Pooled HIV-1 RNA Viral Load Testing for Detection of Antiretroviral Treatment Failure in Kenyan Children

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Pooled viral load (VL) testing with 2 different testing strategies was evaluated as a potential cost saving method to monitor antiretroviral therapy (ART) in HIV-infected children receiving ART in a resource-limited setting.


Archived samples collected from 250 HIV-1–infected children on first-line ART at various time points post-ART initiation were evaluated for pooled VL testing using a minipool + algorithm strategy. Additionally, samples collected in real time from 125 children on ART were assessed for virologic failure using a minipool strategy for pooled VL testing. Virologic failure was determined as HIV-1 RNA VLs >1500 copies/mL.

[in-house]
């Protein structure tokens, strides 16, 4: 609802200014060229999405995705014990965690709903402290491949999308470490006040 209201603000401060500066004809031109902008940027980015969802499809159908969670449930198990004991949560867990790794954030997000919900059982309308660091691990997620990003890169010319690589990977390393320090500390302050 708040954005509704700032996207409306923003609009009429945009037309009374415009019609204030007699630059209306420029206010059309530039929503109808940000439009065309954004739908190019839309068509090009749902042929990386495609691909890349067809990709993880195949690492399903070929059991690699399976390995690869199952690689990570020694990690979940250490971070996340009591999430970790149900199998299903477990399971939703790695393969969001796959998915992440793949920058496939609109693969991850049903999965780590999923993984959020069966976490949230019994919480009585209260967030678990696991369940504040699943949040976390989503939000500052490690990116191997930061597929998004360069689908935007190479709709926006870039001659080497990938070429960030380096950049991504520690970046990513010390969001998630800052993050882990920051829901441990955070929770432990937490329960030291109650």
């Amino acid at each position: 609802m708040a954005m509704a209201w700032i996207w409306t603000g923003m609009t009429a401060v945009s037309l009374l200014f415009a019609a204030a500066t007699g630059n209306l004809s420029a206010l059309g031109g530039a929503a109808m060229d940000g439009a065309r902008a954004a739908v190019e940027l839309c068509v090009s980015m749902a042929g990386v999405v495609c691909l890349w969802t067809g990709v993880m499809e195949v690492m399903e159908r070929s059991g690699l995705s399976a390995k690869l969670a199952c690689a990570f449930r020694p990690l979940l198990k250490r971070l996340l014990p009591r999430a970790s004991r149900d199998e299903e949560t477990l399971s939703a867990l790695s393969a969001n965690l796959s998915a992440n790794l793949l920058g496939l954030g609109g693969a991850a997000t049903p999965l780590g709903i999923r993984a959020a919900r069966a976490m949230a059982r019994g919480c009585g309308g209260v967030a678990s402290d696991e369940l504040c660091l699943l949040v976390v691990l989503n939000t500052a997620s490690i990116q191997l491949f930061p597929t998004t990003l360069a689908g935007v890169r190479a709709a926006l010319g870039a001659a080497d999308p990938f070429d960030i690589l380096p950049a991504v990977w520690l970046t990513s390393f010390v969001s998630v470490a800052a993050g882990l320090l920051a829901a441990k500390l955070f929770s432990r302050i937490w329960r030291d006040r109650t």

Minipool + algorithm strategy for pooled VL testing of archived samples had estimated viral failure of 13.6%, with a relative efficiency (RE) of 23.6% (95% CI: 18.5 to 29.4), and negative predictive value of 88%. This testing strategy would have resulted in 24% fewer assays needed for a cost savings of $1180 per 100 samples. The minipool strategy for pooled VL testing of samples obtained in real time yielded an estimated 23.2% of samples with viral failure and a RE of 8.0% (95% CI: 3.9 to 14.2); however, had a minipool + algorithm pooling strategy been used, the RE would have increased to 20%.


The minipool + algorithm strategy for pooled VL testing to detect virologic failure in HIV-1–infected children on ART was determined to be relatively efficient in detecting virologic failure, have high negative predictive value, with substantial cost savings. Pooling strategies may be important components of cost-effect strategies to reduce rates of viral failure and resistance, thus, improving clinical outcomes.

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